Yet another busy day

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9 1 Yet another busy day
Sorry.

BTW, when we were searching for a suitable graphic for this post on the cover browser, we found a listing for “Punishment Postcards.” Candidly, we’re hard pressed to point out what is more remarkable about this set.

a) That in what looks to be the 18th century, people so enjoyed public torture of miscreants that a Topps-like series of postcards was circulated with additional fanciful punishments to recall the fun.

7 1 1 Yet another busy day

b) That one of the tortures involved walking around wearing a giant cone-shaped comic strip. Hello? Jeet? Domingos?

The site contains no more information on these — we’re quite curious as to whether they were contemporaneous or a modern adaptation.

Comments

  1. Strafe (yes, that’s an “S” on the second card) and Bestrafung translate to punishment (duh).

    The first one is kind of difficult, as I can’t find a translation for “reiker”. Might be archaic. But Toten refers to the dead. Can’t read the sign, or understand the symbolism of the mask. Maybe he was digging up graves…

    The other one… Luederlichkeit loosely translates to “slackerness” or idleness or hedonism. The cartoon on the barrel is merely a visual billboard of the lout’s offenses.

    Sorry my Churmin is so poor… I was more inclined to study the girl next to me rather than book in front of me. (That’s the reason I almost flunked AP Calculus as well… concentrating on the wrong curves.)

    These cards most likely served as admonitions against certain acts. While the Puritans were more likely to place you in the stockade, the Germans had more fun. (Google “Eulenspiegel”)

    For a more horrific use of punishment postcards, consider the lynching postcards produced in the United States.

    If you’re really curious about these postcards, I would suggest either the Goethe Institute in the United States, or possible the Wilhelm Busch Museum for Charicature and Critical Graphics in Hannover, Germany. (Busch crafted delightfully wicked cautionary tales, “Max Und Moritz” being the best known. My fave is “Hans Huckebein”, and if you like monkeys, “Fipps, der Affe”.)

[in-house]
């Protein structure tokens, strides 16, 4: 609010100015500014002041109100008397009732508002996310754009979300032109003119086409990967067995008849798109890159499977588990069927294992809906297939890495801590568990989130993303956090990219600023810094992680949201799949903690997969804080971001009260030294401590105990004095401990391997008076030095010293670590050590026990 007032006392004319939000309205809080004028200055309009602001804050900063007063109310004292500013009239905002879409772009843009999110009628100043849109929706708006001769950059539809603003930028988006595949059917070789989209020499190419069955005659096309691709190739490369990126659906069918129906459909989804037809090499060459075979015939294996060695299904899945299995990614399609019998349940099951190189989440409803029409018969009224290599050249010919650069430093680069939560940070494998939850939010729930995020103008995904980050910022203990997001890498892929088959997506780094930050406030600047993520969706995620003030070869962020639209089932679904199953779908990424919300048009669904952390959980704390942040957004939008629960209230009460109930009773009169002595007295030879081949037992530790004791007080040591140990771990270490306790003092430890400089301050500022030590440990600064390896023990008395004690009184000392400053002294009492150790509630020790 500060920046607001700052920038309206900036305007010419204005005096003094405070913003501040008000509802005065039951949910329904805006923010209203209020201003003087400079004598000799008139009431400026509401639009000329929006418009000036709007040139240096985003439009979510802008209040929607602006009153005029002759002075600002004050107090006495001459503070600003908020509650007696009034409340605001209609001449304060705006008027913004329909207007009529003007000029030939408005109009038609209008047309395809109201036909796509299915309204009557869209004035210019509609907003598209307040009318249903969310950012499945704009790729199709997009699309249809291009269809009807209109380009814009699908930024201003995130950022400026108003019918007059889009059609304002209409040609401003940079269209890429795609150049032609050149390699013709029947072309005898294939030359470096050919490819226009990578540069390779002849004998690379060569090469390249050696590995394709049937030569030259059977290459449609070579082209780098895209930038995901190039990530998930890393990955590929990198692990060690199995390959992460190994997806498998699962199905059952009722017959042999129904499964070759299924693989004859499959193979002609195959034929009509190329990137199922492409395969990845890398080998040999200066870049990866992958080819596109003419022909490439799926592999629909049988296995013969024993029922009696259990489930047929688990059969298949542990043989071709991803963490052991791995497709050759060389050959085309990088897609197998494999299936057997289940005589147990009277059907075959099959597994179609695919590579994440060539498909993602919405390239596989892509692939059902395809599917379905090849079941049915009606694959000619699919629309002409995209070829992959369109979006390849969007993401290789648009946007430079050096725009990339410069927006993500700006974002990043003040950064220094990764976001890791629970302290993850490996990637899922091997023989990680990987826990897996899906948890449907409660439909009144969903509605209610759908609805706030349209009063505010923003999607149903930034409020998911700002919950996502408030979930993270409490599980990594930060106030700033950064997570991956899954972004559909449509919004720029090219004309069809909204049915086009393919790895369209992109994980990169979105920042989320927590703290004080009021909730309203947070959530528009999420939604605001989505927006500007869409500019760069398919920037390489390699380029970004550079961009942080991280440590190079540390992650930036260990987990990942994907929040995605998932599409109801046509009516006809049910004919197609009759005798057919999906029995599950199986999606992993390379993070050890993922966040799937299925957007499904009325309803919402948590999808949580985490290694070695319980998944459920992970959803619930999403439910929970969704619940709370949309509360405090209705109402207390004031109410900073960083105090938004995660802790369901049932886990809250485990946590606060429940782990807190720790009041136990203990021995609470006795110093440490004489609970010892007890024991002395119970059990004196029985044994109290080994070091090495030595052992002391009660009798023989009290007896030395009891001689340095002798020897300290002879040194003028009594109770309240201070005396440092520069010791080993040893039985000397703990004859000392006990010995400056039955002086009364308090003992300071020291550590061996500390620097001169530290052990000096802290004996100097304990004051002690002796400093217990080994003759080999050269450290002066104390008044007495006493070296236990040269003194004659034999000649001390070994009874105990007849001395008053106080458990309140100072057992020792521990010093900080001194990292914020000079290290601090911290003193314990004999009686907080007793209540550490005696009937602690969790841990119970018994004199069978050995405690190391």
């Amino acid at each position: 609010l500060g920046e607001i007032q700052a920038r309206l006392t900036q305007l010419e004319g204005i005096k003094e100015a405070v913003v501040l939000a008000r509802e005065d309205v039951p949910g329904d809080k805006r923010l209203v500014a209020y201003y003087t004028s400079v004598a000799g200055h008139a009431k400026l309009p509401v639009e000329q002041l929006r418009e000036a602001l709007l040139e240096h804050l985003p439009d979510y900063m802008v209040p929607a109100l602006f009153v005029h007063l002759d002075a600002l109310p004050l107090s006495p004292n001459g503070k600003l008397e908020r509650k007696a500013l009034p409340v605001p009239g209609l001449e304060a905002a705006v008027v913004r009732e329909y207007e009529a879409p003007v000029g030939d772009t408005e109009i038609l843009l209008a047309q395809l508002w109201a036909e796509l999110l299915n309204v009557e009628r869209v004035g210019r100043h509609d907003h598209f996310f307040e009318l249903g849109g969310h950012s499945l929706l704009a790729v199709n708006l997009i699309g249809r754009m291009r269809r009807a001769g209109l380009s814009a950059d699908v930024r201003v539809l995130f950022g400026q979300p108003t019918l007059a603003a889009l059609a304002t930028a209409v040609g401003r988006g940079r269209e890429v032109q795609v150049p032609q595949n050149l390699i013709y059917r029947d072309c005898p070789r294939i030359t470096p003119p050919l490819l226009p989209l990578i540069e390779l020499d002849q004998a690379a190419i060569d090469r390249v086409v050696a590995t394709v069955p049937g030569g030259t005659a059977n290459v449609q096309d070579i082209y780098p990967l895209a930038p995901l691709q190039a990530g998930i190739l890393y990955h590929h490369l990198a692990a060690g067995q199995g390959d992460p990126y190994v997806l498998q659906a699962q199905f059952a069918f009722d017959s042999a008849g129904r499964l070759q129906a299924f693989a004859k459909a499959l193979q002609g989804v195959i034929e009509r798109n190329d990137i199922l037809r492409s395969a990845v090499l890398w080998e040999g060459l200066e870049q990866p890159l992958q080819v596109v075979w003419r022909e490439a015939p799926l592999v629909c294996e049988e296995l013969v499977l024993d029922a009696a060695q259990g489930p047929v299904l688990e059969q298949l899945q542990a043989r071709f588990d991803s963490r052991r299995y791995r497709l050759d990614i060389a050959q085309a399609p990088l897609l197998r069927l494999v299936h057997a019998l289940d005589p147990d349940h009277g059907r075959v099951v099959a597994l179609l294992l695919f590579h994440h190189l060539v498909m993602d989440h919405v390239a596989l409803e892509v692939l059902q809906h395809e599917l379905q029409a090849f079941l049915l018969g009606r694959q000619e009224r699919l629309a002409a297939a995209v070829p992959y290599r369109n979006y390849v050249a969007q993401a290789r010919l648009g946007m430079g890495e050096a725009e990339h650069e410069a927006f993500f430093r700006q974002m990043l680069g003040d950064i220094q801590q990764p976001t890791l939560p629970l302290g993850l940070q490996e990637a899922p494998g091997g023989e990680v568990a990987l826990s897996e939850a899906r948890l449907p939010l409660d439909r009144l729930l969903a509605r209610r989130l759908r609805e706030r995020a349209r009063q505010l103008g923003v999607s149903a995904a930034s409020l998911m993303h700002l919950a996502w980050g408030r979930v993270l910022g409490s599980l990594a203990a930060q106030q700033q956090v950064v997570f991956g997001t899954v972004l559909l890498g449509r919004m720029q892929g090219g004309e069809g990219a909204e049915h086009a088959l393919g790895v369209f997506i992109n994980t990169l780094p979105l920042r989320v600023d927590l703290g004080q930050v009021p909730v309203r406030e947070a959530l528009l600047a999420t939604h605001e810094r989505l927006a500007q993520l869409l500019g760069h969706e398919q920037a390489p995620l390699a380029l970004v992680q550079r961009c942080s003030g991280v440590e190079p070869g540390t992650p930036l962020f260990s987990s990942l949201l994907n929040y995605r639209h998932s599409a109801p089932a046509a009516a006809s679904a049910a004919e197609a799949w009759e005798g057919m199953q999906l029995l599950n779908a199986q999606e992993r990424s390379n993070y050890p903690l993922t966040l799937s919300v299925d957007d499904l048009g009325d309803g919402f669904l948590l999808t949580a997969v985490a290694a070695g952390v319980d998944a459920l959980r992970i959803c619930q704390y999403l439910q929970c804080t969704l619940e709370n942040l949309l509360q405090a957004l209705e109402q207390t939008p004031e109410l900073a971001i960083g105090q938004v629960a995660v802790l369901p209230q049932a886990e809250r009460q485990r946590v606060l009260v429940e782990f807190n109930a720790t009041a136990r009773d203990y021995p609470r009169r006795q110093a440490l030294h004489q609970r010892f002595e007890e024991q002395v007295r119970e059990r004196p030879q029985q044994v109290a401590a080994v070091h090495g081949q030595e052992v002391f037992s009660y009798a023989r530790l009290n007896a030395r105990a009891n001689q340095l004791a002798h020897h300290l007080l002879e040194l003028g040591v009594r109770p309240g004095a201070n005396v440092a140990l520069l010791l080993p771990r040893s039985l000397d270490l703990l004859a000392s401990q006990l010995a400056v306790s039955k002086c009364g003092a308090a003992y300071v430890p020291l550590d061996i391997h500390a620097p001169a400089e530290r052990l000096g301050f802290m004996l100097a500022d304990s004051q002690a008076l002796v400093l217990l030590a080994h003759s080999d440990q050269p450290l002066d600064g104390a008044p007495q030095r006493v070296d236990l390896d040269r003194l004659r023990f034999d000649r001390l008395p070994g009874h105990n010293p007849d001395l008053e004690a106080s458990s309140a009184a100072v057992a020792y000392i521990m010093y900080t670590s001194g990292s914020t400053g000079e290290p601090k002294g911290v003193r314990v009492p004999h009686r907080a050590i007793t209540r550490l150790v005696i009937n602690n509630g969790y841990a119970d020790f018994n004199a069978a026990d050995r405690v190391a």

2. “The first one is kind of difficult, as I can’t find a translation for “reiker”. Might be archaic. But Toten refers to the dead. Can’t read the sign, or understand the symbolism of the mask. Maybe he was digging up graves…”

    It’s not a K, but an ß (increasingly rare and often substituted by “ss” in the computer age, but still officially used in many terms), which stands for a sharp S sound.

    As for what a “Totenreißer” is, no idea – it’s archaic, and all I could find on the web were German World of WarCraft sites. It means “Ripper of the Dead,” loosely, so it might be anything from a cannibal (unlikely) to a grave robber. The dog mask kind of works for both.

  3. Oh, and the Text on the board in the upper picture is archaic German for “Punishment for Foulness,” so it doesn’t provide much of a clue either.

  4. demann says:

    It’s “Zotenreißer”, not “Totenreißer”.

  5. Andy F. says:

    Hi,
    The german word ” Zotenreißer ” describes an individual who is vulgar and publically tells dirty jokes. “Zoten” is an old german word for bad (usually dirty) jokes. In Germany we have the expression “to rip a joke” which means someone is overly eager to tell a joke most people don’t want to hear.Therefor, a “Zotenreißer ” is a “Dirty Joke Ripper”which, of course, was a horrible offense in medieval (and catholic) Germany.
    The german letter “ß” is pronounced like an “s” but is now obsolete and is substituted with “ss” in spelling.
    I hope this explanation answers the questions that were being asked by several people on this blog.

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